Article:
The network equipment stocks are going to need more than a Gibson to revive their spirits in 2002.
Suit Yourself With Men's Wearhouse
A Mutual Fund Wish List
Market Pulls Hare, but Economists See a Tortoise Year
Third Time's No Charm
When Will Things Look Up for Oracle?
A Long Year's Journey Into Night
Three Big Media Dramas to Watch
You probably know the Gibson as a retro cocktail. Not unlike a martini, it pairs a splash of dry vermouth with vodka or gin, topped off with a pearl onion. It's ever so refreshing after a long, dusty day on the vendor-financing trail, sources say.
For the beleaguered
, however, Gibson is even more vital. You see, Gibson is
code name for a new "super router," a piece of gear that directs traffic on a telecommunications network. Gibson can move so much more traffic than existing routers that its rumored introduction in mid-2002 promises to kick off the long-awaited next "upgrade cycle," bulls claim. That is, it promises to tap the first domino that will get the big telcos -- the
-- spending again.
Alas, whether Juniper starts selling this revolutionary new product in 2002, the network-equipment companies are probably in for another long year. All these companies have lost at least half their market value over the past 12 months, and the trends for the coming season look much the same. Before these companies rebound, they will have to overcome a surplus of network capacity and networking gear, reverse a damaging price war and jump-start a stalled product cycle. All this amid a recession and a tech-spending plunge. Good luck, investors.
Half and Half
As 2001 came to a close, there were vaguely encouraging signs that the economy was starting to find its feet once again.
Consumer confidence stopped falling and
durable goods orders failed to fall as steeply as expected. Tech stocks rallied sharply off their lows in the year's closing months.
"You can see how there would be reason for some short-term euphoria," says Ariane Mahler, telecom-equipment analyst for Dresdner Kleinwort Wasserstein. But "people have to fight the tendency to think the bad news is all behind us."
Though a cash crunch and stock market contraction wiped away dozens of underfunded service companies, including
, the industry is still awash in capacity. Meanwhile, the big, better-funded operators, such as Verizon and AT&T and
, have been slashing their spending plans by the billions of dollars. Each time these big telcos tighten their belts, the equipment suppliers get squeezed tighter.
Of course, at the end of the day, even the spending slowdown at the big telcos can look like a positive if you have the proper rose-tinted glasses on. Sure, if you see spending slide enough, then eventually demand will begin to catch up with supply. But that's putting a next-five-years face on a here-and-now problem.
Source: BigCharts, Ciena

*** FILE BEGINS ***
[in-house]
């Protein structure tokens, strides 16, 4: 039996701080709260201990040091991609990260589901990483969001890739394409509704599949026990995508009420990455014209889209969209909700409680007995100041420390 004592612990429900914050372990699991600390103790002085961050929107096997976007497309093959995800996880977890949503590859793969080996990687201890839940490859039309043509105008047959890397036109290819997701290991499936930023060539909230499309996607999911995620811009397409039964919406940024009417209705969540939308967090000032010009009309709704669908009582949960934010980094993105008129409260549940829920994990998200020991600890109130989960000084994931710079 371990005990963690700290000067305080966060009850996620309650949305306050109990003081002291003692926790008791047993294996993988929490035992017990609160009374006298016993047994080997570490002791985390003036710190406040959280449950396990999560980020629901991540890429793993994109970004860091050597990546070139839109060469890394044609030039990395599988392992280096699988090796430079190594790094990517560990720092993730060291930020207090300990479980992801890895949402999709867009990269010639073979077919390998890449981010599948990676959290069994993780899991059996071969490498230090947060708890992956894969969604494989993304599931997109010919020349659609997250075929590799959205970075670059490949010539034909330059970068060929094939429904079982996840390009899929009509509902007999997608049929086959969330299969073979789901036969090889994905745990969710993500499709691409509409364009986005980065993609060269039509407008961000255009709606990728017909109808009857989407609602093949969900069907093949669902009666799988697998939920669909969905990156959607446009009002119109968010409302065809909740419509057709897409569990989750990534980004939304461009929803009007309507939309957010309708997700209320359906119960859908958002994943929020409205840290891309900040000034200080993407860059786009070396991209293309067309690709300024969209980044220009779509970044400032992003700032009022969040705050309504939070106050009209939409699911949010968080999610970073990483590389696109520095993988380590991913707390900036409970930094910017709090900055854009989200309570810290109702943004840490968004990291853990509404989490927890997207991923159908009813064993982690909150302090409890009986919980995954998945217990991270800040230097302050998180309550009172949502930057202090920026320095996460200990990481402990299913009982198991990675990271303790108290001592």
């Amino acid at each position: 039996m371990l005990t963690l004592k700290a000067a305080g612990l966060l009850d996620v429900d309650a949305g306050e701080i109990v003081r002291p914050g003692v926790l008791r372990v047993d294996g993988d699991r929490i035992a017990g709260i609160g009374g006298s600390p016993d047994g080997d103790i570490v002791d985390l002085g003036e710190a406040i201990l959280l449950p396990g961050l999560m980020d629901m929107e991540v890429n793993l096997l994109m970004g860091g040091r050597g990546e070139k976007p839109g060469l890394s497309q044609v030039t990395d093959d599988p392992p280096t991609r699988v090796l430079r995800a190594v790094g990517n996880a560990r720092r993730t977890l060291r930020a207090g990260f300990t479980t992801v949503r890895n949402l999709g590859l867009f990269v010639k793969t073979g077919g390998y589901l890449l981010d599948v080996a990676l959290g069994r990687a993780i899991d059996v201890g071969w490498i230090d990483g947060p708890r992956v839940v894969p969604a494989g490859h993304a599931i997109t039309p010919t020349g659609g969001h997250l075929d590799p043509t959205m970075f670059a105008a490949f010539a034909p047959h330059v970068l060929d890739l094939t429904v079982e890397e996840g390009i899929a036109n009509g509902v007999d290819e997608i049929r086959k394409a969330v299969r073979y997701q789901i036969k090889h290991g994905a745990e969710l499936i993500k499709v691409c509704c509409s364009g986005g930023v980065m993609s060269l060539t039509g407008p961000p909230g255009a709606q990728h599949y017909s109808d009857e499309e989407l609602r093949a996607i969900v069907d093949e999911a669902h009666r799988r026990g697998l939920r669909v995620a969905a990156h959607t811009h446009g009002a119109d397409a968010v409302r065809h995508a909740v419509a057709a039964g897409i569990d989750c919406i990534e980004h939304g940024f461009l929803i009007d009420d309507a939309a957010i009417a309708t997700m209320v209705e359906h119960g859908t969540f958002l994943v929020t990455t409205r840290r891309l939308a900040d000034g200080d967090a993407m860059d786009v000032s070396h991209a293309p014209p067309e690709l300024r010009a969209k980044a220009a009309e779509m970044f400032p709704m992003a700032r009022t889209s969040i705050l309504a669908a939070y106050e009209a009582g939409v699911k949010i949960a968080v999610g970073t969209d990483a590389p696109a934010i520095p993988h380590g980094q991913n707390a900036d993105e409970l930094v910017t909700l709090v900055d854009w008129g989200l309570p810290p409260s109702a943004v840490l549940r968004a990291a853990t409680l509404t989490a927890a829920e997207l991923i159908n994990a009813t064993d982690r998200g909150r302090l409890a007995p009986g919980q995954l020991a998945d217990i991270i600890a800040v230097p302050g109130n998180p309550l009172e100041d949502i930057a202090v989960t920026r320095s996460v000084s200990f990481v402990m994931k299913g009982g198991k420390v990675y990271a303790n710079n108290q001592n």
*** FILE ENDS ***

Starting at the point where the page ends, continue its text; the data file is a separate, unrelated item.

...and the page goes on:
"It took years to build the capacity," says Mahler. "It's not going to go away in a short period of time. And it's silly to assume it will all go away because it's Jan. 1."
Mahler is bearish on some of the sector's most popular stocks, including Cisco, Ciena and Juniper. She rates them reduce, her second-lowest ranking. She has a buy on Lucent and former Lucent business-communications unit
. Dresdner has no underwriting ties to these outfits.
If it weren't bad enough to have the economy slowing and tech spending hit the skids, the networking market is now flooded with new and used gear, the driftwood of canceled orders and liquidated operators. Naturally, this makes for cutthroat pricing. And now Cisco has added a new weapon to the price war: zero-percent financing. Considering the company's incomparable financial strength, namely the $20 billion in cash and investments at its disposal, rivals face an even harder time closing deals.
Cisco said it is offering the zero-percent financing to small and midsize businesses with good credit. That segment represents a small portion of its business, the company points out.
Cisco is, of course, no stranger to sales incentives.
In 2001 the data-networking king took a headlong dive into vendor financing, the practice of lending customers money to buy gear. Imagine a convenience store lending indigent customers $10 for a $5 pack of smokes. Of course, unlike Lucent and
, Cisco emerged mostly unscathed from that foray because its lending business was so much smaller than those of its rivals.
Still, critics say zero-percent financing, much like vendor financing, can help artificially stimulate near-term sales at the expense of long-term sales and the bottom line. It could also saddle Cisco with a higher percentage of risky customers. So while Cisco may inevitably swipe market share from rivals, it risks attracting deadbeat customers and depressing its margins. And at the end of the day, investors want profit growth, not just sales.
What They Need
To that end, what the industry needs is a big, hot new-product cycle to kick-start the sales engine again. But as you may have guessed, there's little evidence of any immediate gear-specific buying sprees in the offing.
One exception to that is wireless network equipment. Wireless service providers in Europe and the U.S., if they stick to plan, are in the midst of a tech upgrade to add data traffic to their networks. The assumption is that the investment will yield solid returns when the wireless telcos start selling Internet services to their customers.
Beyond that, there is likely to be steady growth in cable modem infrastructure business as broadband continues to sell. And some speak of a possible router-upgrade cycle to take off late in 2002 with the introduction of, yes, Gibson. But the industry still lacks a new compelling technology to stoke investors' imaginations.
If 2001 taught us anything, it's that supply doesn't trigger demand -- especially when buyers have no money.